The boy assumes it is Eli calling ... no one else is there. Eli has called like this before -- he is old, nearly blind; he needs help getting around. So, rubbing sleep from his eyes, the boy goes in to the old man and says, "Here am I. You called?"

Just as sleepily, the aging priest turns over on his palate and says, "No, I didn't. Go back to sleep."

So the boy turns, goes back through the curtain and lays down again. But now the call comes again: "Samuel!"

You can imagine the perplexed look that comes over the child's face. He comes back to Eli, not quite so sleepily now. He was still awake from the first visit. "You called?"

Eli was wide awake now himself. No doubt he wondered at Samuel's first visit. What was the voice the boy heard? Could he have just imagined it? Was it something he ate? Or was it something more? Could it have been the voice of God? Possibly, but not likely. God's direct contact with human beings seemed to be a thing of the past. Oh, there was no doubt that God was involved with the lives of the people -- Samuel's very existence was the answer to a most specific prayer. But now, with this second call, Eli wonders. Maybe ... just maybe? "No, I didn't call. Go back to bed."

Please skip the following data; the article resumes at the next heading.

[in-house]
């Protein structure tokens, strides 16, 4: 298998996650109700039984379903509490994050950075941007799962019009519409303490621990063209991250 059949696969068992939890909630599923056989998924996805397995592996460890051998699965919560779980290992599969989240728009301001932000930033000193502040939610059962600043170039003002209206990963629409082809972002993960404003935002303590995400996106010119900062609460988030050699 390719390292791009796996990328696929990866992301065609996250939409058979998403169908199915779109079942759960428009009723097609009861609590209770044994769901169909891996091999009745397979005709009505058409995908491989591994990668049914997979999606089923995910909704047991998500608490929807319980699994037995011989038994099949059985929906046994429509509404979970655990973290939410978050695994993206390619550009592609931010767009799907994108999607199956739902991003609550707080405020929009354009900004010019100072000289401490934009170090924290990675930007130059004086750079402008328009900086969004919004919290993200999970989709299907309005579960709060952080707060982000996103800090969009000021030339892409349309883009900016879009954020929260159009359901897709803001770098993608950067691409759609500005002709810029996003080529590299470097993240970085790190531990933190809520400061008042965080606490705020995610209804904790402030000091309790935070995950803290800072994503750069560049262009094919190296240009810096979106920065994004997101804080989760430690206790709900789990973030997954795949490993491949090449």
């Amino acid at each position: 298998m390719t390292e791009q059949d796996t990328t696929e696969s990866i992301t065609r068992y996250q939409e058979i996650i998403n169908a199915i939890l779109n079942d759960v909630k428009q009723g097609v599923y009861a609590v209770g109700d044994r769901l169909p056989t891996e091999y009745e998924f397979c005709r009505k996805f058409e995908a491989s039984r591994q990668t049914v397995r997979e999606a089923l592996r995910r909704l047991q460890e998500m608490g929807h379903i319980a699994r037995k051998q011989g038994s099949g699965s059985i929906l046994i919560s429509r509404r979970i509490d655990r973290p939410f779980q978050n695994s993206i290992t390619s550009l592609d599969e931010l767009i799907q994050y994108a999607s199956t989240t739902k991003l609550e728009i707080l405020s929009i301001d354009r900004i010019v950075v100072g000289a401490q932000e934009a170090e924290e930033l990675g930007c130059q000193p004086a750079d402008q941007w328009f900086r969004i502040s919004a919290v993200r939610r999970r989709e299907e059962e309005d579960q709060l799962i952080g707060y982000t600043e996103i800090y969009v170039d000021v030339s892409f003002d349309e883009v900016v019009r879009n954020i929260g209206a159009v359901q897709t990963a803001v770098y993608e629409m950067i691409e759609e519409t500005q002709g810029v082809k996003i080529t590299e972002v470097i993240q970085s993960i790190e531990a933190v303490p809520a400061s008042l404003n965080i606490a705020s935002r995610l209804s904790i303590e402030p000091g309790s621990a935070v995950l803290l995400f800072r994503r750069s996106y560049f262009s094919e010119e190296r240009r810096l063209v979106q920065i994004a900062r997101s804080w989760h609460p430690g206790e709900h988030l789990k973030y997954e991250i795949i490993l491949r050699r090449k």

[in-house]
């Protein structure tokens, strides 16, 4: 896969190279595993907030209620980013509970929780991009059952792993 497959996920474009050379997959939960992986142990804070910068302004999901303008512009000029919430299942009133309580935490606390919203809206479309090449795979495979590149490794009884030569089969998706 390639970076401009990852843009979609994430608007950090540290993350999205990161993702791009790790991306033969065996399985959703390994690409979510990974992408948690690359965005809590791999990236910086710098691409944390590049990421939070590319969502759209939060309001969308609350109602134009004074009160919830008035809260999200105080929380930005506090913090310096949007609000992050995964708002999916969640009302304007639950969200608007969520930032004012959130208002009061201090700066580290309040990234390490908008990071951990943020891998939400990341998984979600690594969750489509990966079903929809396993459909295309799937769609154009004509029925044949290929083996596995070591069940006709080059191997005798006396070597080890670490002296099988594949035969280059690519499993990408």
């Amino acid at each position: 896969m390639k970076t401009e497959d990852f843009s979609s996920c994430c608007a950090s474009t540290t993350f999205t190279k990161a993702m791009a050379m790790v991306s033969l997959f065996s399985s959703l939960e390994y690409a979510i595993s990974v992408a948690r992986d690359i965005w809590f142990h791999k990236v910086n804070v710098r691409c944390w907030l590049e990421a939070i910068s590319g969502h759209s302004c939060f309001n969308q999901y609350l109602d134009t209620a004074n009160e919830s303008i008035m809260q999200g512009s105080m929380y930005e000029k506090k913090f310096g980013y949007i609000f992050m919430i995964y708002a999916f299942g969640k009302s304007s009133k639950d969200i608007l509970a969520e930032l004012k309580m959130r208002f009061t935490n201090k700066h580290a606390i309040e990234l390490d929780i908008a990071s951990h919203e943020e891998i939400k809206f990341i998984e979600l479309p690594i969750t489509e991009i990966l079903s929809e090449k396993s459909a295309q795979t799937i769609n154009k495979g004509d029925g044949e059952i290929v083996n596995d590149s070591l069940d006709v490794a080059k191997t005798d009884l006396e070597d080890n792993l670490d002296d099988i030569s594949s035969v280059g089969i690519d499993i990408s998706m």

So a puzzled twelve-year-old1 turns and goes out once more. But before he can get comfortable again, the voice returns: "Samuel."

What in the world? This is getting ridiculous -- he was up again and back to the priest. "You called?" He must have thought Eli was playing a game with him, but it was certainly a strange time of the night for games.